- Rothschild Brothers' of London communiqué to associates in New York June 25, 1863

lesterbegood's picture

We do not need any more new laws! Restore the U.S. Consttitution! Doing this will rid the people of the IRS, Federal Reserve, CFR, Trilateral Commission, NAFTA, CAFTA, Patriot Act and it's progeny, like Homeland Security.

Demand from your elected officials that they Restore the Constitution!

lizzy36's picture

Hey it's the "O" show. 

Lot's of words + Lloyd in the audience (where o where is the house of Dimon).

What about the $400bln ot taxpayer dollars for fannie and freddie Mr. President?

Anyone dare to ask which democratic senator helped kill reform of fannie and freddie in 2005?  Or which was the third largest recipient of campaign contributions from Fannie Mae and Freddie Mac, behind only Sens. Chris Dodd and John Kerry?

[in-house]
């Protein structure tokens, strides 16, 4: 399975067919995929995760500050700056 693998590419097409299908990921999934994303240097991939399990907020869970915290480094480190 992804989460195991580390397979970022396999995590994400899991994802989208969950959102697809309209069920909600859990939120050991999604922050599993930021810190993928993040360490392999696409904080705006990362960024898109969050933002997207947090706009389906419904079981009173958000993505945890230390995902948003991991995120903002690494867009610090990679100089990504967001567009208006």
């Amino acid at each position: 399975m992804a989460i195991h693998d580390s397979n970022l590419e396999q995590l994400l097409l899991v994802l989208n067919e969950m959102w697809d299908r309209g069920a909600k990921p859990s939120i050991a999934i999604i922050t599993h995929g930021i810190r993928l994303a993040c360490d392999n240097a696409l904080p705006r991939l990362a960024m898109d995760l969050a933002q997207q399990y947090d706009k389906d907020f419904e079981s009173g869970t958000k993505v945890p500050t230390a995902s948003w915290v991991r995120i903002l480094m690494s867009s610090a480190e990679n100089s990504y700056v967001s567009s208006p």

Ahhh......the hypocrisy of politicians is only matched by star athletes entering sex rehab.

Grifter's picture

whose only purpose is to make sure banks can blow themselves up once again and this time so spectacularly that only Mars would be able to bail out not only America but the world

The above made me think of this old clip, specifically 1:10 in:

"...and some huge meteor is like 'well f*ck that...'"

alien-IQ's picture

Just the mere fact that TD used the term "dumber than a bag of hammers" makes me very happy.  It's a favorite of mine.


Now if ZH can find a way to incorporate the terms:

"The depth of a $99 paint job"


"Don't piss down my back and tell me it's raining"

I'd be eternally thankful.



Mitchman's picture

With all due respect, I think the original of that last one is "You're pissing on my shoes and telling me it's rain!"  I suggest we start with this as a riposte to 99% of what our President says to be followed as a riposte to 99% of what Helicopter Ben says.

john_connor's picture

Terrific proposal and great post.  Thanks. 

The more that we can grab this political football away from the administration, and Repubs for that matter, the more likely that real reform will happen.  I am not holding my breath however.